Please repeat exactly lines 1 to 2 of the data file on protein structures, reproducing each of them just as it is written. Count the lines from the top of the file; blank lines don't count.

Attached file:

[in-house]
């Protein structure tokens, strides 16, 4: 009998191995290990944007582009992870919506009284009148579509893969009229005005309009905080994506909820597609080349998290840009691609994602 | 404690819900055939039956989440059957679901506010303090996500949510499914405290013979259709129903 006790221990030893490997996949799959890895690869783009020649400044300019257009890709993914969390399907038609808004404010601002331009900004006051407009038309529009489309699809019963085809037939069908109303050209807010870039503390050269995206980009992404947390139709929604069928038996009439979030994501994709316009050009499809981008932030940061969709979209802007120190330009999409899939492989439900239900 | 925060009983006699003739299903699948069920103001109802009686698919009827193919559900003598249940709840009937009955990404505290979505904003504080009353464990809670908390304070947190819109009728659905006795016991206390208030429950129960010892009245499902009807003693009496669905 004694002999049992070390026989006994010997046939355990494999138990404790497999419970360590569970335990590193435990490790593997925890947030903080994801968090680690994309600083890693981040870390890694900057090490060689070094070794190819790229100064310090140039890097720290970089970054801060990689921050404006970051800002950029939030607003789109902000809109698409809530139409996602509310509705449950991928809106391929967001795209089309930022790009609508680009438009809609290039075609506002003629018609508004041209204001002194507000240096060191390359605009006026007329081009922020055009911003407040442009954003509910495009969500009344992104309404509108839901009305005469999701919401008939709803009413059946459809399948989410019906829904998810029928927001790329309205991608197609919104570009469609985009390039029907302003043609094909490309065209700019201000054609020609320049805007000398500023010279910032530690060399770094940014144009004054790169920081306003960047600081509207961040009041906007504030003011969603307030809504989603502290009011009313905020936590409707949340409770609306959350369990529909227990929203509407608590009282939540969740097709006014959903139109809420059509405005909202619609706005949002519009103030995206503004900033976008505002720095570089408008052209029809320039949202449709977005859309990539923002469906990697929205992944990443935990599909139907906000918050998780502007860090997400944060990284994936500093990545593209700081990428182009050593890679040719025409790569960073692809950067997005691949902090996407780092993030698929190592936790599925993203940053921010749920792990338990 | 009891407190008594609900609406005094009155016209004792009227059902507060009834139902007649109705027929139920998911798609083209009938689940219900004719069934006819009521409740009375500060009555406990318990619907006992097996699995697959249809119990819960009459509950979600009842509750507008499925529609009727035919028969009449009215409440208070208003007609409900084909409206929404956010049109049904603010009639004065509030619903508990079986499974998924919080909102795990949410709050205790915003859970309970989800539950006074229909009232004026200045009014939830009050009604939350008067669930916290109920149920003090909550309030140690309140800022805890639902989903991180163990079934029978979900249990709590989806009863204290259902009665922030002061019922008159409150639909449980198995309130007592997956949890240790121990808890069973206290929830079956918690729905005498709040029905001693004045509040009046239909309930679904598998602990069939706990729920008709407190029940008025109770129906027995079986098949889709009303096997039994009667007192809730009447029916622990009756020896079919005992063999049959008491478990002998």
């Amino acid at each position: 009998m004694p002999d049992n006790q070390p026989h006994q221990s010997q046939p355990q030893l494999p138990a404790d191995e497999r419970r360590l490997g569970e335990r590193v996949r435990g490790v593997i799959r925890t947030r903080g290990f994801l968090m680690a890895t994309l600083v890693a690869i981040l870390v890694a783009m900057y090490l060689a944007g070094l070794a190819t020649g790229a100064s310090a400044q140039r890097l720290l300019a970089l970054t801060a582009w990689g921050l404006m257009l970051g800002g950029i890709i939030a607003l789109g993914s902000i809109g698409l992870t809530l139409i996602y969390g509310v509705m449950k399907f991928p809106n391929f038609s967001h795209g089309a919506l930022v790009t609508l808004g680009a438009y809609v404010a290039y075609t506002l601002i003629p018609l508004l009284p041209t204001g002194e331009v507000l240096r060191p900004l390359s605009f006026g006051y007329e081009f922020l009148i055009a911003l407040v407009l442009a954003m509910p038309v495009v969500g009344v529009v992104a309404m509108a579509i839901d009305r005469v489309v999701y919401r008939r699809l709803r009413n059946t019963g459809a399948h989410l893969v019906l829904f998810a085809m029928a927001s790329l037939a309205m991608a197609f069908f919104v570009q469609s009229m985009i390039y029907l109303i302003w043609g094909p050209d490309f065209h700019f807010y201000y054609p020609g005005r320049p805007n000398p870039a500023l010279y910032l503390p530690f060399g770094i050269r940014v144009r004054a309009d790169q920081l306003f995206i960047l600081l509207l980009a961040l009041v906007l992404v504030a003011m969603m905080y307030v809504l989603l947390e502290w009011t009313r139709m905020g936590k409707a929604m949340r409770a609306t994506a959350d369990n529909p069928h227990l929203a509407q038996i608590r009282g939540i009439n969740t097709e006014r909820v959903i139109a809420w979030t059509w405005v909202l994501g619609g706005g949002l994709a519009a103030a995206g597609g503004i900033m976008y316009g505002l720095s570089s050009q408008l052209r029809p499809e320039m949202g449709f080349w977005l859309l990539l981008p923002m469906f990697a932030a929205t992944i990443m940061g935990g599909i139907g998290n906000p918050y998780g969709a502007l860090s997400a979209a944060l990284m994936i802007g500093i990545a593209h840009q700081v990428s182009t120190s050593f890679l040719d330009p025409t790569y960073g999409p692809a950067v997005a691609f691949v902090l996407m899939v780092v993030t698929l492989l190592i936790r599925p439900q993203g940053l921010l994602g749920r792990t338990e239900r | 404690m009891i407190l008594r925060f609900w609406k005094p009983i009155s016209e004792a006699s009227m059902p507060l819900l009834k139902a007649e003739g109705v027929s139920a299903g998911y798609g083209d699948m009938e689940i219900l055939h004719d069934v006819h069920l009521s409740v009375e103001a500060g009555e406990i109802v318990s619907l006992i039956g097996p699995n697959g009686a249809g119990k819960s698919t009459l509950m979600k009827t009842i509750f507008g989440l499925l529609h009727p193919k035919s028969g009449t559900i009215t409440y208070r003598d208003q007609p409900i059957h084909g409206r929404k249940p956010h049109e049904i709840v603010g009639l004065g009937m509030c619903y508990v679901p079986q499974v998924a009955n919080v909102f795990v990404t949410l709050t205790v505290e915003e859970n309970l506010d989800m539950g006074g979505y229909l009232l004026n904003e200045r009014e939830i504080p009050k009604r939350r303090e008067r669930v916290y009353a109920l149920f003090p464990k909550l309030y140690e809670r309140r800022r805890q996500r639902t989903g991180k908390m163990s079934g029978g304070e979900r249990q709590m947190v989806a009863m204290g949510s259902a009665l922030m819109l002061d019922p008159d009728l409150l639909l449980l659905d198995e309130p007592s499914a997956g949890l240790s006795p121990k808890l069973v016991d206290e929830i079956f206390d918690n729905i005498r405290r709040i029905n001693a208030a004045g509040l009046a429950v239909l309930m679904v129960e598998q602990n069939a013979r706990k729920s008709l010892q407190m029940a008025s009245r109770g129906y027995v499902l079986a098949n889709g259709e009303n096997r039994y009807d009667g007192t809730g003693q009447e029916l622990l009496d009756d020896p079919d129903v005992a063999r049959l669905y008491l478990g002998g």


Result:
[in-house]
């Protein structure tokens, strides 16, 4: 009998191995290990944007582009992870919506009284009148579509893969009229005005309009905080994506909820597609080349998290840009691609994602 | 404690819900055939039956989440059957679901506010303090996500949510499914405290013979259709129903 006790221990030893490997996949799959890895690869783009020649400044300019257009890709993914969390399907038609808004404010601002331009900004006051407009038309529009489309699809019963085809037939069908109303050209807010870039503390050269995206980009992404947390139709929604069928038996009439979030994501994709316009050009499809981008932030940061969709979209802007120190330009999409899939492989439900239900 | 925060009983006699003739299903699948069920103001109802009686698919009827193919559900003598249940709840009937009955990404505290979505904003504080009353464990809670908390304070947190819109009728659905006795016991206390208030429950129960010892009245499902009807003693009496669905 004694002999049992070390026989006994010997046939355990494999138990404790497999419970360590569970335990590193435990490790593997925890947030903080994801968090680690994309600083890693981040870390890694900057090490060689070094070794190819790229100064310090140039890097720290970089970054801060990689921050404006970051800002950029939030607003789109902000809109698409809530139409996602509310509705449950991928809106391929967001795209089309930022790009609508680009438009809609290039075609506002003629018609508004041209204001002194507000240096060191390359605009006026007329081009922020055009911003407040442009954003509910495009969500009344992104309404509108839901009305005469999701919401008939709803009413059946459809399948989410019906829904998810029928927001790329309205991608197609919104570009469609985009390039029907302003043609094909490309065209700019201000054609020609320049805007000398500023010279910032530690060399770094940014144009004054790169920081306003960047600081509207961040009041906007504030003011969603307030809504989603502290009011009313905020936590409707949340409770609306959350369990529909227990929203509407608590009282939540969740097709006014959903139109809420059509405005909202619609706005949002519009103030995206503004900033976008505002720095570089408008052209029809320039949202449709977005859309990539923002469906990697929205992944990443935990599909139907906000918050998780502007860090997400944060990284994936500093990545593209700081990428182009050593890679040719025409790569960073692809950067997005691949902090996407780092993030698929190592936790599925993203940053921010749920792990338990 | 009891407190008594609900609406005094009155016209004792009227059902507060009834139902007649109705027929139920998911798609083209009938689940219900004719069934006819009521409740009375500060009555406990318990619907006992097996699995697959249809119990819960009459509950979600009842509750507008499925529609009727035919028969009449009215409440208070208003007609409900084909409206929404956010049109049904603010009639004065509030619903508990079986499974998924919080909102795990949410709050205790915003859970309970989800539950006074229909009232004026200045009014939830009050009604939350008067669930916290109920149920003090909550309030140690309140800022805890639902989903991180163990079934029978979900249990709590989806009863204290259902009665922030002061019922008159409150639909449980198995309130007592997956949890240790121990808890069973206290929830079956918690729905005498709040029905001693004045509040009046239909309930679904598998602990069939706990729920008709407190029940008025109770129906027995079986098949889709009303096997039994009667007192809730009447029916622990009756020896079919005992063999049959008491478990002998």